Testing, Testing, Testing I

It’s testing season in my face-to-face teaching world – the first of several testing seasons.  As I mentioned, Wednesday was PSAT day.  And tomorrow, if you’re reading this post “live,” tenth-graders will be taking the PLAN, a test whose answer sheets require quite a bit of advance work.  Since I knew that would happen either Friday or Monday, I’d prepared “just in case” – so I wasn’t surprised or upset when the announcement came Friday morning.

(Well, maybe just a tiny bit upset.  We’re a Google Apps for Education district, with a beautiful calendar  … on which the PLAN pre-coding never appeared.  That was – a bit annoying? A tiny bit frustrating? Completely expectable?)

Unlike a lot of tests, the PLAN and the PSAT seem designed to give students and their families useful information: possible career suggestions from the PLAN, guidance about what to work on before the “real” college admission tests from the PSAT.

Is that why school people complain about them? Because the results belong to someone else? Because we can’t use them to sort and label students?

To be fair, I heard no complaints on Friday from colleagues – Ms. X, Mr. Y, etc. – who  had not thought about the PLAN pre-administration.  I can imagine their complaints and ire,  I can remember bitter complaints from prior years and prior schools, and I did hear plenty after the PSAT.  But it “just so happened” that I didn’t see Ms. X  or Mr. Y on Friday.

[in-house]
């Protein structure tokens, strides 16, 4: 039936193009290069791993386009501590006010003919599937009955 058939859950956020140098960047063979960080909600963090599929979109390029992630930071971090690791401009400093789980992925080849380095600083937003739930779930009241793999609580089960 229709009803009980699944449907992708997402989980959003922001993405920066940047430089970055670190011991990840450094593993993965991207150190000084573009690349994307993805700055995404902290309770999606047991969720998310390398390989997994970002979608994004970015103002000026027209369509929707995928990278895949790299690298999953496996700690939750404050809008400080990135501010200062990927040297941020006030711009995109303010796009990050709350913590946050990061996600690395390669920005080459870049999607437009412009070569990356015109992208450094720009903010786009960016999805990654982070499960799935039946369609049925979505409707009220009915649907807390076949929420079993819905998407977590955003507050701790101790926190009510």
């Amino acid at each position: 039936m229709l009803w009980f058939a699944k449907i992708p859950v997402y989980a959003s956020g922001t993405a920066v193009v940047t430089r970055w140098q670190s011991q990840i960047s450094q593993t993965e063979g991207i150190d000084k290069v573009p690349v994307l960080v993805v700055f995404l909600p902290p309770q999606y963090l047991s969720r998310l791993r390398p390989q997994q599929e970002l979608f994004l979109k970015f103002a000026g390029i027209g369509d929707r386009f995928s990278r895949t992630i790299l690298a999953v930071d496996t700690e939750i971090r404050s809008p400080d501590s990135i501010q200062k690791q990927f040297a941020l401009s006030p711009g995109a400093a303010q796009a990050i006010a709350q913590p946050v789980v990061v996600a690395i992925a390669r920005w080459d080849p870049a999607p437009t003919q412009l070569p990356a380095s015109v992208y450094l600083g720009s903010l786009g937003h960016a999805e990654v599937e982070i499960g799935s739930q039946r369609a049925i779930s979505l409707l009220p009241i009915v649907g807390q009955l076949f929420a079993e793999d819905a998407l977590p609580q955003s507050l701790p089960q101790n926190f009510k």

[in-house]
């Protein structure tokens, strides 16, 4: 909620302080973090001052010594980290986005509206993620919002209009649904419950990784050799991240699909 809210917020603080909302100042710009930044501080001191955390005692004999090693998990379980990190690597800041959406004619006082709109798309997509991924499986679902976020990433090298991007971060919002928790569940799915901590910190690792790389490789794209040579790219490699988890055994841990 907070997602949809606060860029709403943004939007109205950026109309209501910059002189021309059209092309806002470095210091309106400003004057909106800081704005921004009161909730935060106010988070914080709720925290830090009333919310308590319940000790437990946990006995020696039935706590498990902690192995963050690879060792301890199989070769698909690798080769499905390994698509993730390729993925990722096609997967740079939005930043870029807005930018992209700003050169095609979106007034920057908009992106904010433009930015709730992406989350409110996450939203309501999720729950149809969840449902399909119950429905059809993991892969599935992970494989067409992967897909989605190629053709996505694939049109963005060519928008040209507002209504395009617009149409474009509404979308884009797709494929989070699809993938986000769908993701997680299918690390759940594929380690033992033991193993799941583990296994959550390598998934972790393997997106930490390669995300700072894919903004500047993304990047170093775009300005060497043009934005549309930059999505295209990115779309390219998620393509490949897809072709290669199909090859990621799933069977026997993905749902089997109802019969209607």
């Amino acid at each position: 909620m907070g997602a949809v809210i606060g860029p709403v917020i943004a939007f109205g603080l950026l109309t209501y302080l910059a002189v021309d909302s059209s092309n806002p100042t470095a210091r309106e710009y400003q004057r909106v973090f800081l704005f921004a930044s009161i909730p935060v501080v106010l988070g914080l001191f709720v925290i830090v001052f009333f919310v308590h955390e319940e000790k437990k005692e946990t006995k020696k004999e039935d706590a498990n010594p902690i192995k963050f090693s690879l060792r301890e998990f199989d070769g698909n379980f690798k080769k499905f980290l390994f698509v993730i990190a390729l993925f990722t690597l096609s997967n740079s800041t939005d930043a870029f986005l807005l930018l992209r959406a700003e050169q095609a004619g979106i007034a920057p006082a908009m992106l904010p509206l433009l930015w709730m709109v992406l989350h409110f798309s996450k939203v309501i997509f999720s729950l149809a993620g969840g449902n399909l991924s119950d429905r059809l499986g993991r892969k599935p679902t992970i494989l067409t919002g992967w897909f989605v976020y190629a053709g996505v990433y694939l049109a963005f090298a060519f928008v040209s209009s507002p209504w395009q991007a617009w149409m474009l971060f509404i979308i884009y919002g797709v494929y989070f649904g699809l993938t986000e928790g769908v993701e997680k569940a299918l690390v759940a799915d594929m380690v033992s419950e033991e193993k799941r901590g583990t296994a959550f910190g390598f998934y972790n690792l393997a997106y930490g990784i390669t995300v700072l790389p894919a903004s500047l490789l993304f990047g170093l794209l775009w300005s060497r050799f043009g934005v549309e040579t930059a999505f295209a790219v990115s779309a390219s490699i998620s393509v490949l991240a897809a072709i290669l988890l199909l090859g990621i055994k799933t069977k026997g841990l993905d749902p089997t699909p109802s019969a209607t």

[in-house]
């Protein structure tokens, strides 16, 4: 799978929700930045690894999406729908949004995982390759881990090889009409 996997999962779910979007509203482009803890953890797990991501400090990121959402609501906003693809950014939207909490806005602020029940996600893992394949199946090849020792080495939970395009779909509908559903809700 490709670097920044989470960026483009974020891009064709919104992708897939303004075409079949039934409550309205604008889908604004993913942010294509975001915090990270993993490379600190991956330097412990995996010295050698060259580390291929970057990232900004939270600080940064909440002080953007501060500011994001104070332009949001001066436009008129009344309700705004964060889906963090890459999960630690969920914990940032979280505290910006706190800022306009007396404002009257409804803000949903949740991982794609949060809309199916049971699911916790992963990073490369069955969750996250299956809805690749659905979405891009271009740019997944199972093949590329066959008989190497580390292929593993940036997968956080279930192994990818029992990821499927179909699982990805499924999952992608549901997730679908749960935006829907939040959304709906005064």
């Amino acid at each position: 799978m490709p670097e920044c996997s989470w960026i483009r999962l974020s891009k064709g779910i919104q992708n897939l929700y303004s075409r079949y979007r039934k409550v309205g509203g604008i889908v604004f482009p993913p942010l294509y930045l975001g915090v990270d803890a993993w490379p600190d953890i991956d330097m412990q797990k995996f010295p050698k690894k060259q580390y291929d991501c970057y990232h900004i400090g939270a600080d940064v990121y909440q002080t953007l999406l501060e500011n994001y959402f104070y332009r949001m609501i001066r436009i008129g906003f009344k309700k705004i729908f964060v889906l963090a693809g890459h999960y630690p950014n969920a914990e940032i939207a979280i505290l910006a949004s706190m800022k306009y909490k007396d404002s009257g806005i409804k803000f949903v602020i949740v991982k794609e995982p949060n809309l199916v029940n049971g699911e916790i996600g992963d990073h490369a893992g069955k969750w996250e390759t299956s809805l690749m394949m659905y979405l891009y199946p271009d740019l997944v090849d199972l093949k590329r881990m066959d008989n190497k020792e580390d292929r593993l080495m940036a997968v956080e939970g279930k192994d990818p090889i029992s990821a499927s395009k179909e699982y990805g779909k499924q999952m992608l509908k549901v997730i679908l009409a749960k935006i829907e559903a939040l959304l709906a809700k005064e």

Even at lunch, where I had an enjoyable conversation over shared food with a positive-minded colleague, I managed to avoid Ms. X and Mr. Y.

I wasn’t sad about that.

Meanwhile, my Latin I students enjoyed some extra preparation time for their projects, the ones I described in Thursday’s post.  And I enjoyed watching them take real ownership of a “derivative sorting” assignment they might have ignored or rushed through in prior weeks.

But my colleagues’ reactions to testing season got me thinking about labels we typically don’t use in schools – perhaps because it’s more comfortable to label “those people” (the “bad and lazy” ones, the “mean and thoughtless” ones, the “spoiled and entitled” ones) than to label our own behaviors and attitudes.  The labels I was thinking about are proactive and reactive.

After that first round of testing, I think I talked with four or five different people about how much better it is to be proactive than reactive.  We named no names, but we all agreed that “some teachers” really need to be proactive.

Wow!  Need.  That’s a loaded word, isn’t it?  And we talked about need recently, too.

Of course, it’s much easier to confess others’ sins than to confront your own. I need to remember that!

Debbie had made a great point in her comment on last Tuesday’s post:

when I work with clients I often have them identify how they want to be told that they are getting off track and reverting back to old habits.
Some people want to be told point blank; others want little nudges or visual cues. Some people don’t want to be told at all so we work on that, helping them find a way to let other people help them “see” what is happening.